Monday May 17th 2021
Christine Grahame, MSP for Midlothian South, Tweeddale and Lauderdale, has called for an independent inquiry into Scottish Borders Council’s handling of abuse allegations at the Tweeddale Support Unit in Peebles, which educates children with special needs. This follows a former teacher at the unit, Linda McCall, being found guilty at Jedburgh Sheriff Court last week of assaulting children in her care.
The children, aged between 5 and 7, are autistic and non-verbal. Ms McCall was found guilty of violently manhandling the children by dragging then across the floor, pushing them against walls and screaming in their faces. Because of the children’s special needs they were not able to express what was happening to their parents or other adults, with some parents initially becoming concerned by changes in their children’s behaviour, such as hiding school uniform and becoming visibly distressed when it was time to go to school. Other parents noticed unusual bruising on their child.
Other staff members at the unit raised concerns about Ms McCall’s behaviour in 2017, however following a suspension the council later cleared her of any wrongdoing with SBC officials meeting with the parents to incorrectly assure them their children had not been harmed. Ms Grahame, having been contacted by a number of people concerned about the case, raised it with police and the Procurator Fiscal. Subsequently an initial trial of Ms McCall took place in July 2020, but it was ruled there was no case to answer. Ms Grahame queried this decision with the Procurator Fiscal as it appeared a number of statements from parents and staff had not been taken into account. Subsequently, the Crown Office successfully appealed resulting in Ms McCall being found guilty last week on five counts of assault and one count of threatening or abusive behaviour between August 2016 and October 2017.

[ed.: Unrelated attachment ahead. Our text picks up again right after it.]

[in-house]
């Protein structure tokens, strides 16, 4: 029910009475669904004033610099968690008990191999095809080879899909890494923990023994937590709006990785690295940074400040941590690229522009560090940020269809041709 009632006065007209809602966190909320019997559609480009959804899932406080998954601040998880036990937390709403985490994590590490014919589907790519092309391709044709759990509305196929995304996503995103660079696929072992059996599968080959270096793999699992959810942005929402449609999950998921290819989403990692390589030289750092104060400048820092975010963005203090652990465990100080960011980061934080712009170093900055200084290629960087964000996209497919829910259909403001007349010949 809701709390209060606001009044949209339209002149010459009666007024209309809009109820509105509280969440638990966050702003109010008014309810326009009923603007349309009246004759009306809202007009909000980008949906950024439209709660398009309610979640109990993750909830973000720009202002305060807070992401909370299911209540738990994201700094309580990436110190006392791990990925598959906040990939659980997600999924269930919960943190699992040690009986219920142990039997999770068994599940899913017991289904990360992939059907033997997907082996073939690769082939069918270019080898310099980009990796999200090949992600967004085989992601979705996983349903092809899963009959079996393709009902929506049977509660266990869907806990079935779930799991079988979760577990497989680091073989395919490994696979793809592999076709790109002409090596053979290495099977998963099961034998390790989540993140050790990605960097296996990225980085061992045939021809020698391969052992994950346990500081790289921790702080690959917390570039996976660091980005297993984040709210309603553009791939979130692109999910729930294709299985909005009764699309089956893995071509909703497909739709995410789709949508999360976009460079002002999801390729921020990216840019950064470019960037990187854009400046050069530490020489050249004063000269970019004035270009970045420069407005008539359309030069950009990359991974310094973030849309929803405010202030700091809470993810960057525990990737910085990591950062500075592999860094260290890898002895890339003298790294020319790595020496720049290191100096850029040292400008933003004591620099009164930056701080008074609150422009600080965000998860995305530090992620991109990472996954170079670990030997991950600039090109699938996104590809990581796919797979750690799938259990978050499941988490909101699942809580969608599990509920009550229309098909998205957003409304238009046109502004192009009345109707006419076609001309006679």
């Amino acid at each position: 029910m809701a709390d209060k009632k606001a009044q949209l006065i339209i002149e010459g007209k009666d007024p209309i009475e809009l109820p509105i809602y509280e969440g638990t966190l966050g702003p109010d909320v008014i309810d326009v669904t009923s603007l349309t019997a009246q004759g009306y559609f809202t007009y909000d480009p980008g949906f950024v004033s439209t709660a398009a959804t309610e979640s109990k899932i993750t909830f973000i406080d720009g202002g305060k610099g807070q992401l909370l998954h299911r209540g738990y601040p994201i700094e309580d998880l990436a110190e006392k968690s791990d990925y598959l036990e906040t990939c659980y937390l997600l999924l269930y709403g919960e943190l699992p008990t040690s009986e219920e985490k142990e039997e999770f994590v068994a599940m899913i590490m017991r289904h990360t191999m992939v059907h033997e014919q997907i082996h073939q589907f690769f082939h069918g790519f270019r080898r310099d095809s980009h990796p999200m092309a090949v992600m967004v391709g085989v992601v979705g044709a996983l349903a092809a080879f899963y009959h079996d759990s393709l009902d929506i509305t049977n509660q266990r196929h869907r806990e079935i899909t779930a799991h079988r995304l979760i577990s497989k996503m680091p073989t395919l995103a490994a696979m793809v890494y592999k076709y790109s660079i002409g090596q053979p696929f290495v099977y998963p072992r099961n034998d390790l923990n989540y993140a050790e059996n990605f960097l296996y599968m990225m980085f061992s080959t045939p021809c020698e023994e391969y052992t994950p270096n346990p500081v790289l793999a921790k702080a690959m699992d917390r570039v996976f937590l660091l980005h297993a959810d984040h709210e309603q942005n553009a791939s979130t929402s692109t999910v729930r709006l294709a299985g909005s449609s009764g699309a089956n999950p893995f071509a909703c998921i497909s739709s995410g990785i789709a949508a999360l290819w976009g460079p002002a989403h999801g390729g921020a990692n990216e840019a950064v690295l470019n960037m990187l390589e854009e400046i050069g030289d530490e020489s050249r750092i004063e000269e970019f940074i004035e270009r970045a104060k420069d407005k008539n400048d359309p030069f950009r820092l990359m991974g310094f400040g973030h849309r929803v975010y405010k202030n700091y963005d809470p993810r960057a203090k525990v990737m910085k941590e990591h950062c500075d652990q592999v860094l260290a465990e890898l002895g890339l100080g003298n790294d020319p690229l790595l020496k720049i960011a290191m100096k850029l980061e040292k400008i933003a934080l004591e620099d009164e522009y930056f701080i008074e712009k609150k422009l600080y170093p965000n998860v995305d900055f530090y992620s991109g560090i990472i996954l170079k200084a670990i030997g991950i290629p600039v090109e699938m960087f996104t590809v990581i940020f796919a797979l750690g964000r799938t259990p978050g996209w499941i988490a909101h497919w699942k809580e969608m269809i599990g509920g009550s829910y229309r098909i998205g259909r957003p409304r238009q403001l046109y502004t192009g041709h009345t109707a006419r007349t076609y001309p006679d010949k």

SNP MSP Ms Grahame said:
“There very clearly now needs to be an independent inquiry into how this was handled. That an internal investigation by Scottish Borders Council found no wrongdoing, when the same case later met the threshold for a guilty verdict in court is very concerning.
“The parents were not taken seriously when they came forward and the council should not have been allowed to investigate itself. I find it hard to believe that no-one realised the teacher was out of her depth and needed support.
“The consequence has been that vulnerable children have been left with lasting damage and trauma. The special needs of the children make this case particularly distressing, as they cannot advocate for themselves and are not able to understand what’s happened to them or why. Their families are left to pick up the pieces.
“The blame lies at the door of Scottish Borders Council and they must now answer for it. This case has not been handled at all well at any stage.”Tweet Share on Facebook